wave = 2
surf = TheSystem.LDE.NumberOfSurfaces

########### Method 3: Run a single ray trace through the Batch tool
# Open the tool
raytrace = TheSystem.Tools.OpenBatchRayTrace()

# Run a single unpolarized ray trace with real rays
# This tool accepts inputs and provides OUT-variable outputs
# We must pre-define the output variables
sysInt = Int32(1)
sysDbl = Double(1.0)

# Now run for a single ray
output = raytrace.SingleRayNormUnpol(ZOSAPI.Tools.RayTrace.RaysType.Real, surf, wave, hx, hy, px, py, False, sysInt, sysInt, sysDbl, sysDbl, sysDbl, sysDbl, sysDbl, sysDbl, sysDbl, sysDbl, sysDbl, sysDbl, sysDbl)

# The values for the OUT variables are then stored in an array of name output
# The value for Y is 4 when we index at 0
print(output[4])

# Close the tool. This is HUGELY important. In the API, only one Tool-type object may be open at a time
raytrace.Close()
```

Mathematica

```(*Single ray trace method.Best method for reading one ray at a time and extracting its data*)
(*For this,we could use the Single Ray Trace analysis,or the Batch Ray Trace tool.The Batch Ray Trace is ideal here because the results will be extracted as native double/int/etc values in Mathematica*)
(*Step 1:Open the tool*)
raytrace = theSystem@Tools@OpenBatchRayTrace[];
LoadNETType["ZOSAPI.Tools.RayTrace.RaysType"];
LoadNETType["ZOSAPI.Tools.RayTrace.OPDMode"];

(*Step 2:Define our inputs*)
hx = 0.0;
hy = 1.0;
px = 0.0;
py = 0.0;
wave = 2;
surf = theSystem@LDE@NumberOfSurfaces;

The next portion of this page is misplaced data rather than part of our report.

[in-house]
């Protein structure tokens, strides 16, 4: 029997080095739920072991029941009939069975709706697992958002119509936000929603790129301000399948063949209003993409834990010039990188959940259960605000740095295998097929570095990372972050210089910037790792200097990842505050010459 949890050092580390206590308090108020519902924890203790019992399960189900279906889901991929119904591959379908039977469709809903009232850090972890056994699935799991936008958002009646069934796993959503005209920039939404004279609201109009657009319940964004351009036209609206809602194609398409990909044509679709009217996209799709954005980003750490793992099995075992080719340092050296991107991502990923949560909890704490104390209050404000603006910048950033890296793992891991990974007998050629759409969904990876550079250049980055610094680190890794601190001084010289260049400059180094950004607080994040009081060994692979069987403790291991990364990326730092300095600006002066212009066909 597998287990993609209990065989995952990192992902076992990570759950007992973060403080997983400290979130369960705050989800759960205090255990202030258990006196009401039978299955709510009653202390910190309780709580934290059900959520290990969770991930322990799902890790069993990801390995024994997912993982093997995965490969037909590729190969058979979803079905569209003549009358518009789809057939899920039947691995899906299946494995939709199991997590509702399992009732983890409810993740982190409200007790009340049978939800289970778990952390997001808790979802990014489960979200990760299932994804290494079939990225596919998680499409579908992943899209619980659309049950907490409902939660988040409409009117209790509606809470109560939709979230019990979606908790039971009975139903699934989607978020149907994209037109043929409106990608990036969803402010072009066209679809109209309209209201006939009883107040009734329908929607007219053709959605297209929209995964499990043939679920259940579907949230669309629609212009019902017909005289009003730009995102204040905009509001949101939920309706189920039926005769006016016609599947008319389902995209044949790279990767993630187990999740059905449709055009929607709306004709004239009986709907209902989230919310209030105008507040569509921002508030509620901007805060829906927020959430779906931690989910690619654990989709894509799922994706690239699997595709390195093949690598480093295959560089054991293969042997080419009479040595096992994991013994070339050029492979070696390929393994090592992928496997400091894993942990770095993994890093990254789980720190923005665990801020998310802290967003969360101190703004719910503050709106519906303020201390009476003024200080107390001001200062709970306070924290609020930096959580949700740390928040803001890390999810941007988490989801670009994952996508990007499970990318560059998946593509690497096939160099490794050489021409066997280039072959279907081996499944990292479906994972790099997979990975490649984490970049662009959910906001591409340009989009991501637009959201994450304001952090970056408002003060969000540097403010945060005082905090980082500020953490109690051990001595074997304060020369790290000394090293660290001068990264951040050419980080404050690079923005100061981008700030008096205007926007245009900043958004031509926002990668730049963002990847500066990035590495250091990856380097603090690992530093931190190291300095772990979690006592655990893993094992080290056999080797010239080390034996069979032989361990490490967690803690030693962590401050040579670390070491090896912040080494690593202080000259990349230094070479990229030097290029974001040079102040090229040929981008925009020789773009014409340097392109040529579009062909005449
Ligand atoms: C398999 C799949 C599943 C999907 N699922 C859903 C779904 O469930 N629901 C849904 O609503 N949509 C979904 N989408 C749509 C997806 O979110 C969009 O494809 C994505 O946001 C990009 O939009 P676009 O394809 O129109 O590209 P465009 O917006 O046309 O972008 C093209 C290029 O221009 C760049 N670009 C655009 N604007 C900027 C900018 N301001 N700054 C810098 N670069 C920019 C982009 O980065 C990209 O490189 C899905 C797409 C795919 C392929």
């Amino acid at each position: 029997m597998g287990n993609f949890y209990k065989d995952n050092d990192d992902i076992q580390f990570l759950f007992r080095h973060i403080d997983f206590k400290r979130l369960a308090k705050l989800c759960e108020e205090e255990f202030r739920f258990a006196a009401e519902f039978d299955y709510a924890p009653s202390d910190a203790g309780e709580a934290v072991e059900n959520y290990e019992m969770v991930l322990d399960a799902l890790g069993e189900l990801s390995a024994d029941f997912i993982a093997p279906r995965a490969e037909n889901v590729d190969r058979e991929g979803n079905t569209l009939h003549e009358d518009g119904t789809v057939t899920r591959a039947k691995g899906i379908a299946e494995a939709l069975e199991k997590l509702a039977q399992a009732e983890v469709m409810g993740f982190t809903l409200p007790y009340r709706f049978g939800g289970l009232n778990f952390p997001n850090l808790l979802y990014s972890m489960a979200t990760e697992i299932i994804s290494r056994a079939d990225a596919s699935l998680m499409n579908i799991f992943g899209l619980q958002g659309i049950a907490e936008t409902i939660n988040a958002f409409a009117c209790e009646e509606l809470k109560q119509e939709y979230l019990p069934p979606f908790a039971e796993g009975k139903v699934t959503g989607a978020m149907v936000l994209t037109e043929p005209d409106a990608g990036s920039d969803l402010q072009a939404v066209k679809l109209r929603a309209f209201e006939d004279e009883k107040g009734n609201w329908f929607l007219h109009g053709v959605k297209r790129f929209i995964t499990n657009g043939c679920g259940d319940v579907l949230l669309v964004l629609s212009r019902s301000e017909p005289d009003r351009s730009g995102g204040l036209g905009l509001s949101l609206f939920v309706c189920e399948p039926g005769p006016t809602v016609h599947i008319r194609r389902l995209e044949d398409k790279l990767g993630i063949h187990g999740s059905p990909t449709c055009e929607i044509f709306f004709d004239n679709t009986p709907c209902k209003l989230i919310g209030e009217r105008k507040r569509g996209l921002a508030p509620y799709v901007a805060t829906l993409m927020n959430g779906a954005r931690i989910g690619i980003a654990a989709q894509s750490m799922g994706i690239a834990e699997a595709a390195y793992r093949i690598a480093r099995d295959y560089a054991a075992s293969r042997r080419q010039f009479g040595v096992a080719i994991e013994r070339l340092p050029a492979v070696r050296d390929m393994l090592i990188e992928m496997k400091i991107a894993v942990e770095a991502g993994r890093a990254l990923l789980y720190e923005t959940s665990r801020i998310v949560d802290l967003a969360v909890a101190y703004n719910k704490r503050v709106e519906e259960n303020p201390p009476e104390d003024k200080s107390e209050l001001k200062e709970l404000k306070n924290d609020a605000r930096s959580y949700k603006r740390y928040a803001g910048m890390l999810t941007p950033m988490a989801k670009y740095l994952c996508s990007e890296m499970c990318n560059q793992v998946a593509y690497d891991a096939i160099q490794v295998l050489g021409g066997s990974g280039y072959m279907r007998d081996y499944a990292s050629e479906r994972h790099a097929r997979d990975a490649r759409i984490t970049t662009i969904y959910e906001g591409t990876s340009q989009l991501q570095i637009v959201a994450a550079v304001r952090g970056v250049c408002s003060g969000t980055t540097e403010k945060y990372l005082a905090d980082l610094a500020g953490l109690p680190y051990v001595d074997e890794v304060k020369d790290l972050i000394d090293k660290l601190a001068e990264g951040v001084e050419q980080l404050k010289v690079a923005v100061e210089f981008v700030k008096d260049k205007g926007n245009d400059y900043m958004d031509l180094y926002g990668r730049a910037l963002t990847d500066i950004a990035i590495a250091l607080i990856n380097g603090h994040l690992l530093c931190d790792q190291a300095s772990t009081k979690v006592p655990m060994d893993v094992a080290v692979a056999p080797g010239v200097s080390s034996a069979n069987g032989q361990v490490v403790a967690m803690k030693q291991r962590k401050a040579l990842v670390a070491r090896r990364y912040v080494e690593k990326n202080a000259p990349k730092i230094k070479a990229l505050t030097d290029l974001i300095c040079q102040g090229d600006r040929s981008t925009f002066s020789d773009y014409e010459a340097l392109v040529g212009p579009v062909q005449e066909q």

calcOPD = False;

(*Step 3:Call the single ray trace and retrieve the OUT variables*)
raytrace@SingleRayNormUnpol[RaysType`Real, surfNum, wave, hx, hy, px, py, calcOPD, errCode, vigCode, x, y, z, l, m, n, l2, m2, n2, opdVal, intensity];
raytrace@RunAndWaitForCompletion[];

(*Step 4:Check if the ray traced successfully.If so,read the data*)
If[((errCode == 0) && (vigCode == 0)), Print["X = ", x];
Print["Y = ", y]]

(*Step 5: Close the tool. This is REQUIRED as only one "tool" can be opened at a time*)
raytrace@Close[];
```
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## Comments

• Member, Moderator, Employee Posts: 9
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I’ve received a few requests to provide the Matlab code for Method 3. It is here:

```    % Define the constants
hx = 0.0;
hy = 1.0;
px = 0.0;
py = 0.0;
wave = 2;
surf = TheSystem.LDE.NumberOfSurfaces - 1;

% Method 3: Run a single ray trace through the Batch tool
% Open the tool
raytrace = TheSystem.Tools.OpenBatchRayTrace();

% Run a single unpolarized ray trace with real rays
% This tool accepts inputs and provides OUT-variable outputs
[success, error, vignette, xo, yo, zo, lo, mo, no, l20, m20, n20, opd, intensity] = raytrace.SingleRayNormUnpol(ZOSAPI.Tools.RayTrace.RaysType.Real, surf, wave, hx, hy, px, py, false);

% The output is stored in the pre-defined variables above. Print one
disp(yo);

% Close the tool. This is HUGELY important. In the API, only one Tool-type object may be open at a time
raytrace.Close()
```